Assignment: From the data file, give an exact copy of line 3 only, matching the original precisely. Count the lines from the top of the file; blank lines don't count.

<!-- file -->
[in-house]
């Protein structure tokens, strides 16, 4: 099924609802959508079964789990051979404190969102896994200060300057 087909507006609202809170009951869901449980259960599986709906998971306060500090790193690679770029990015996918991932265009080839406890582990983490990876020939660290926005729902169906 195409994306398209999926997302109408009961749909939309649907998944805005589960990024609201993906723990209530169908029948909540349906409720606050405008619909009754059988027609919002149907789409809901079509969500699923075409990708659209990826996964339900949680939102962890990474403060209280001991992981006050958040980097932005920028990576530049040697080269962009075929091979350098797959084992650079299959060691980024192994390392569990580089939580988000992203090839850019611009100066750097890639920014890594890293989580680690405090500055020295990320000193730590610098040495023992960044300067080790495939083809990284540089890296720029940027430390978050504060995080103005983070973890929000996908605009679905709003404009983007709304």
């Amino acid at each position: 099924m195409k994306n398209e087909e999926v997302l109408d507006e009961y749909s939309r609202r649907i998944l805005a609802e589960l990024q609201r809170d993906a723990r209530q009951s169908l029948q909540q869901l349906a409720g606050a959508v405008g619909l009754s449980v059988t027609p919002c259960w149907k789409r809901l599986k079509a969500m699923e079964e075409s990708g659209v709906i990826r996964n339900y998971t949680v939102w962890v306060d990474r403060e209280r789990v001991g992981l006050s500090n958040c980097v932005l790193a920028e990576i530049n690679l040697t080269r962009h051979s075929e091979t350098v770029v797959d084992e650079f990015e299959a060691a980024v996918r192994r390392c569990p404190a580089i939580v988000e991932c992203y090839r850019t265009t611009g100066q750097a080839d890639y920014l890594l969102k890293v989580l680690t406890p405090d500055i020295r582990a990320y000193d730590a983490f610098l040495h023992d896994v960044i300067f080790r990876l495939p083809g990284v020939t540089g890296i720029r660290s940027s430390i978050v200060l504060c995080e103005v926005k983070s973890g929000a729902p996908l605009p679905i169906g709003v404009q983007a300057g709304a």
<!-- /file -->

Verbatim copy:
């Amino acid at each position: 099924m195409k994306n398209e087909e999926v997302l109408d507006e009961y749909s939309r609202r649907i998944l805005a609802e589960l990024q609201r809170d993906a723990r209530q009951s169908l029948q909540q869901l349906a409720g606050a959508v405008g619909l009754s449980v059988t027609p919002c259960w149907k789409r809901l599986k079509a969500m699923e079964e075409s990708g659209v709906i990826r996964n339900y998971t949680v939102w962890v306060d990474r403060e209280r789990v001991g992981l006050s500090n958040c980097v932005l790193a920028e990576i530049n690679l040697t080269r962009h051979s075929e091979t350098v770029v797959d084992e650079f990015e299959a060691a980024v996918r192994r390392c569990p404190a580089i939580v988000e991932c992203y090839r850019t265009t611009g100066q750097a080839d890639y920014l890594l969102k890293v989580l680690t406890p405090d500055i020295r582990a990320y000193d730590a983490f610098l040495h023992d896994v960044i300067f080790r990876l495939p083809g990284v020939t540089g890296i720029r660290s940027s430390i978050v200060l504060c995080e103005v926005k983070s973890g929000a729902p996908l605009p679905i169906g709003v404009q983007a300057g709304a």